A new study shows that the number of patients with thyroid nodules who undergo surgery – increasingly to remove all, rather than part, of their thyroid – has risen by 31 percent over five years. The new data were presented yesterday at the annual meeting of the American Association of Endocrine Surgeons, held in Chicago, Ill.
Startup companies founded by physician entrepreneurs are an important source of patents used in developing innovative new medical devices. Device manufacturers gain more from the patents of physician-founded firms than from those of non-physician-founded firms in their subsequent invention and innovation efforts.
Contrary to the positive findings of a previous pilot study, administration of a sodium bicarbonate-based infusion to induce urinary alkalinization during and after surgery does not reduce the incidence of acute kidney injury (AKI) and may even cause harm in patients undergoing open heart surgery.
Viscot Medical’s new AllSkin Plus+ is the first prep-resistant ink marker that offers maximum visibility and prep resistance on all skin tones. Its specially-formulated VIXL brilliant blue ink provides enhanced visibility even after prepping with common alcohol-based antiseptics.
CoolShirt Systems offers the CoolDog, a.k.a. the SafetTemp TEC, a new "iceless" personal cooling system. The CoolDog operates quietly and is under two feet high to easily stay out of the way of staff.
Buffalo Filter’s PlumePen electrosurgical pencil features a sleek compact design that combines precision surgical smoke plume management with electrosurgery in one device. Featuring Flexible Plume Capture (FPC) TechnologyTM, the extendable/retractable capture port lets surgeons customize the placement of the smoke evacuation inlet for optimum visibility.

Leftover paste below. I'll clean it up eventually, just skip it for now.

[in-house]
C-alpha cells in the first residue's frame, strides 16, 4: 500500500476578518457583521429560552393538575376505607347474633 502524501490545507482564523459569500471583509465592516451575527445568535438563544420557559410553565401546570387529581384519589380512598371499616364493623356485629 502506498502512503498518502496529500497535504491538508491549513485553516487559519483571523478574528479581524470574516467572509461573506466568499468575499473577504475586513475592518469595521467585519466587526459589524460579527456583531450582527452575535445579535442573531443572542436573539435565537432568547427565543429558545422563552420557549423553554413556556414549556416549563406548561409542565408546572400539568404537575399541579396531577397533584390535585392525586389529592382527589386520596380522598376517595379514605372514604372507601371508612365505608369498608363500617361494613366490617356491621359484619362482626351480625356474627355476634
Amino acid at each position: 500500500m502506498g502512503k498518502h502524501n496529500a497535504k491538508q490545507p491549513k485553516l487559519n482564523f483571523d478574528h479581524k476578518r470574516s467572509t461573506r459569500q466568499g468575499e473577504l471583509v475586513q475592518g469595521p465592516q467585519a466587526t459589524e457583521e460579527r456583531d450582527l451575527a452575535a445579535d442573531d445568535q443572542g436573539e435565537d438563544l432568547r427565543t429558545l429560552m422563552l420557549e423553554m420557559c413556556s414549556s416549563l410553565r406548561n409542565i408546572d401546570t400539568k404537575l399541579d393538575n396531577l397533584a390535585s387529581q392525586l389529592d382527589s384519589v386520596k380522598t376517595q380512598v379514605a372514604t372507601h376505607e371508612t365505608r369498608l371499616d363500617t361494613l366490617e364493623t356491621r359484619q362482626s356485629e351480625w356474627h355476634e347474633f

As we continue to carry out the Affordable Care Act and enter a new era of tremendous change, we must confront our natural tendencies to favor patients we find pleasant — especially when it comes at the expense of those we find less so.
Data from an unidentified 12-hospital system in 2010 indicated that the occurrence of surgical complications boosted the "contribution margin" -- the difference between gross revenues and variable costs associated with patient care -- relative to cases without complications, when they involved the 85% of patients who had Medicare or private insurance.
More and more hospitals are using robots and robotic accessories to perform surgery to improve on human performance in the operating room. However, complications and concern are very much on the rise. What's really at issue here? What is the takeaway?
A team of researchers in Boston have successfully created functioning rat kidneys using cells from newborn rats. It is a stunning acheivement, and it is also a development that could be a game-changer for the future of kidney transplants.
An algorithm has been developed for haptic rendering from time varying point clouds captured by an Xbox Kinect RGB-D camera. This technology enables the operator to feel remote objects and receive force feedback from the environment. Could this help improve surgery?
Five months after their unborn daughter had surgery to remove a cyst on her lung, a Colorado couple says the baby is now completely healthy. The mother's placenta served as life support to the half-delivered baby while doctors operated.
The Colorado state medical board filed 14 counts of unprofessional conduct against Dr. Warren Kortz, and now the federal government is investigating the claims that he made critical surgical errors. Here is the story on what transpired.
Massachusetts General Hospital's chief of trauma surgery says doctors removed "a variety of sharp objects," including pellets and nails, from the wounds of victims of the Boston Marathon explosions. Dr. George Velmahos said Tuesday that in his opinion the metal fragments came from the bomb and not from the environment.
The chance of infection in some hospital wards varies dramatically according to whether the nurses leave the windows open. A University of Leeds-led team studied airflow in a "Nightingale" ward—a classic hospital ward design that traditionally accommodates two rows of up to 30 beds—by using tracer gases to simulate how airborne infections spread.